I sometimes use a HH Super Shelter which has a separate sil-nylon undercover and a "breathable" top cover. This thing leaks air like a sieve. It is quite loose around the edges, and the wind can get in pretty easily under the edges. As if that should not be breathable enough, they purposely put a big old hole in the cover that goes near your face, which then may or may not be facing the wind.

    HH used to say that, when you moved in the hammock, it would act like a bellows which would help pump some of the more humid air out of that hole and let in some less humid. IOW, it was purposely designed to do exactly what you are describing.

    Despite all of this, I have noticed that this OC noticeable cuts the wind chill and increases the temps inside, plus provides some light water resistance to any sideways rain that manages to blow in past the tarp. I really feel better with that small HH tarp when I am using the HHSS with it. However, there have been a few times where conditions were just right ( or wrong ) and, even with that big old hole in the OC, I could tell that the humidity was spiking upwards inside the OC. The condensation can be the problem that really does you in. When that sock is cold enough, not only will the moisture you give off condense on it, it will freeze and then snow on you every time you move!

    Not trying to discourage your experiments, by all means go for it and tell us how it does for you! You may well improve it's function! Just throwing a caution out there, something to be aware of.
    For I consider that the sufferings of this present time are not worthy to be compared with the glory that is to be revealed to us....that the creation itself also will be set free from its slavery to corruption into the freedom of the glory of the children of God. For we know that the whole creation groans and suffers the pains of childbirth together until now.
    Romans 8:18,21-22

  7. #7
    Doctari's Avatar
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    Quote Originally Posted by warbonnetguy View Post
    the wind is coming "through" the breathable fabric some in heavy gusts. it's a tradeoff because as soon as you go to a more windproof fabric it becomes less breathable which leads to more condensation issues. you give up total wind-proofness for more breathability. i assume you're experiencing this without a tarp, a tarp would block some of that and keep the wind from pushing the sock in on you as well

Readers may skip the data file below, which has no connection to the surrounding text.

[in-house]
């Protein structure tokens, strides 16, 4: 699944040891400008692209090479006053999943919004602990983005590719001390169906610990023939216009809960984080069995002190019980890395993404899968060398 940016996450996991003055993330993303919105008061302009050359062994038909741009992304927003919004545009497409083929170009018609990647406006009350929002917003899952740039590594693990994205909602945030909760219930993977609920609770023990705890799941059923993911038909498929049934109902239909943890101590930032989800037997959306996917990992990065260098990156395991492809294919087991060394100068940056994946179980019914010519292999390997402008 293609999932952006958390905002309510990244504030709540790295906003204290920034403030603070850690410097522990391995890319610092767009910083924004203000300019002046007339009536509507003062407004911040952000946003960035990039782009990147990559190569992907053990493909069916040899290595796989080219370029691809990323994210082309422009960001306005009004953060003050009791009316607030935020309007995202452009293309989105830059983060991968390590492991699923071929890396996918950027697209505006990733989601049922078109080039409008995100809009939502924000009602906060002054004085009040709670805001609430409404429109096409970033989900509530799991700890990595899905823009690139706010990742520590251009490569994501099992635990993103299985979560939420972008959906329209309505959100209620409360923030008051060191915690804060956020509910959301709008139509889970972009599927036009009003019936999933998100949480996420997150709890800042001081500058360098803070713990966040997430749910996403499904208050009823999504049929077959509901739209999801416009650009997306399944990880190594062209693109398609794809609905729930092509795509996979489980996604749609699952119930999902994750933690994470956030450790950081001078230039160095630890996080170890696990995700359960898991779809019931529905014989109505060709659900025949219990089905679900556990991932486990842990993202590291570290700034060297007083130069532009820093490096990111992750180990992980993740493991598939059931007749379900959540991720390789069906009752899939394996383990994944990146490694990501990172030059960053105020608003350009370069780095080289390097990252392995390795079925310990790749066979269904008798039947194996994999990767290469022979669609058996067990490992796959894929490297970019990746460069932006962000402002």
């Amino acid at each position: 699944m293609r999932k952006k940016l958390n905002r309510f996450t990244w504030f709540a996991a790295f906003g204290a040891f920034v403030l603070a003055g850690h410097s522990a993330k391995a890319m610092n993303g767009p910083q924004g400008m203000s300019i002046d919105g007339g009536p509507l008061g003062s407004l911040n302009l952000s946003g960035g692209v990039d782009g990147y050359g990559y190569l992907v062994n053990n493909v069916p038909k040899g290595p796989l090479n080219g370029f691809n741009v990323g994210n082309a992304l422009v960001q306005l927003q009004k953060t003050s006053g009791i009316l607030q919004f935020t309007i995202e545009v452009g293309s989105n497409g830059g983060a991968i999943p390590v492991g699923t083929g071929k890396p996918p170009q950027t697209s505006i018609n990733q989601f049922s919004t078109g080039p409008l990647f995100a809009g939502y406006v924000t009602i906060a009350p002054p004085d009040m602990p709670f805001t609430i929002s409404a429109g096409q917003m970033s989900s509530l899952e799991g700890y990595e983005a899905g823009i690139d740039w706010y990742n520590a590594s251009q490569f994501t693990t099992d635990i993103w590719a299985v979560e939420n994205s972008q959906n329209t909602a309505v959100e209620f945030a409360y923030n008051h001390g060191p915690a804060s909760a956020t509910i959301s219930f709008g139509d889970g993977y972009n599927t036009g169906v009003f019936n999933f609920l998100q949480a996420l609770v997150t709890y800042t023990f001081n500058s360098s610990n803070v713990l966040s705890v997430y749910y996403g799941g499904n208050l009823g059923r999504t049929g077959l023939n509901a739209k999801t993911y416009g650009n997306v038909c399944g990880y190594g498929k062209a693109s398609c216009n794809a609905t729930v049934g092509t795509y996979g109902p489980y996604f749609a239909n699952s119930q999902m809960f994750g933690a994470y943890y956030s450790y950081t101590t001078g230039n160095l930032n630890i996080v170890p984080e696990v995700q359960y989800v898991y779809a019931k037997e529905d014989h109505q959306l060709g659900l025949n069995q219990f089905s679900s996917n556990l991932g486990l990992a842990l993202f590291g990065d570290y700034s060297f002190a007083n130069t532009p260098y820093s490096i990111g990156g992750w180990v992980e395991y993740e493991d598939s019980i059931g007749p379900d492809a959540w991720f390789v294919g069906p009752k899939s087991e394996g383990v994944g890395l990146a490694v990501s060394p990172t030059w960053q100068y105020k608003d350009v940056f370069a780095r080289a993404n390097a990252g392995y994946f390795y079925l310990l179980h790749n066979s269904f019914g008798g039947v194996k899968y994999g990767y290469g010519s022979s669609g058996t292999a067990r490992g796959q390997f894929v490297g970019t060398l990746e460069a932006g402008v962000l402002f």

Yea, breathing is really NOT a problem, not breathing is! Slight breathing, gusts if you will is actually a good thing, to a point.
    Rig your tarp so it is across the direction of the wind, ie: if the wind is from the west or East, hang your hammock oriented N to S. Trust us, the more you reduce breathability, the wetter you will get from condensation. I have used a sock that didn't breath very well, got SOAKED so I got cold! Try the tarp orientation before giving up on your sock.

    For ME, I have in fact discovered that leaving the zipper open, even with a VERY breathable sock actually allows me to be warmer. That is provided that I have my tarp set up correctly.
    When you have a backpack on, no matter where you are, you’re home.
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  8. #8
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    I appreciate much the responses. In reply:

    1) Yes a tarp would help, but not tarping up in fair weather is one of the things I love about the sock. Guess I am getting a little greedy.
    2) I could be wrong, but I don't think the problem is the winds gusting hard enough to push through the membrane. I believe the sock matterial is a good balance between breathable and "windproof." Grip clips and a little staking out and the problem so-far has been veritably neutralized.
    3) I do not think this is a huge problem. It is a slight annoyance. Even with it the sock is a huge boon. I previously stated and continue to affirm, this is one of my favorite pieces of hammock kit. I simply think a small change in design offers a significant increase in versatility in comfort. More on that after more testing.


    Thanks and God bless,
    Adam

  9. #9
    the reason i never put tieouts on the sock, was that i feel you want the sock to hang below the underquilt (with a few inches between uq and sock). if the sock and uq are touching you lose some of the warmth advantage. pulling outward on the sides with grip clips/tieouts will lift the bottom of the sock upward and cause it to contact the uq shell which would reduce efficiency (more convective heat loss i believe), it would cause any condensation that would normally pool in the bottom of the sock to get all over the uq etc, so there's a few definate advantages of not pulling the sides out and letting it hang loose on the underside instead.

  10. #10
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    Warbonnetguy,

    Thanks for the heads up on those things. I'll keep an eye while I do my experimentation. Maybe a bit of shock cord on a bottom pullout will be necessary for "EXTREME SOCKING!" Because it makes me feel cooler when I consider out of parameter equipment usage as "extreme" rather than stupid.

    A bit aside, I'm loving my traveler and sock. Unfortunately you're going to be busy with another Superfly soon.


    God bless,
    Adam